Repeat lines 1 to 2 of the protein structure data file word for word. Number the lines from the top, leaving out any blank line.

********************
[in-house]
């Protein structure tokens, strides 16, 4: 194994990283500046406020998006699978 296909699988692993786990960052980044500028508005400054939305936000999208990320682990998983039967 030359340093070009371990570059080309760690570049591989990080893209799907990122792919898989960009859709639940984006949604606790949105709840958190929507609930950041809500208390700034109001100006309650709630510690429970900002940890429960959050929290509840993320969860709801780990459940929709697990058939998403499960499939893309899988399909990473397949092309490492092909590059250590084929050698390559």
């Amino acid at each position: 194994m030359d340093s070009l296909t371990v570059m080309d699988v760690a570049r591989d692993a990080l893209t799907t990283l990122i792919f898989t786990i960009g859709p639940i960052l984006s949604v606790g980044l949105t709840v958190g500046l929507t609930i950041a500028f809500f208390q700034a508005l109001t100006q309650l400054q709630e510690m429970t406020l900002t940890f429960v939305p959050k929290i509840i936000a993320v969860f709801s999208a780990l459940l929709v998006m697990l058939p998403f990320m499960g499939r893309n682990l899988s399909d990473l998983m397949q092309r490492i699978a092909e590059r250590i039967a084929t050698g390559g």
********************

[in-house]
């Protein structure tokens, strides 16, 4: 194994990283500046406020998006699978 296909699988692993786990960052980044500028508005400054939305936000999208990320682990998983039967 030359340093070009371990570059080309760690570049591989990080893209799907990122792919898989960009859709639940984006949604606790949105709840958190929507609930950041809500208390700034109001100006309650709630510690429970900002940890429960959050929290509840993320969860709801780990459940929709697990058939998403499960499939893309899988399909990473397949092309490492092909590059250590084929050698390559």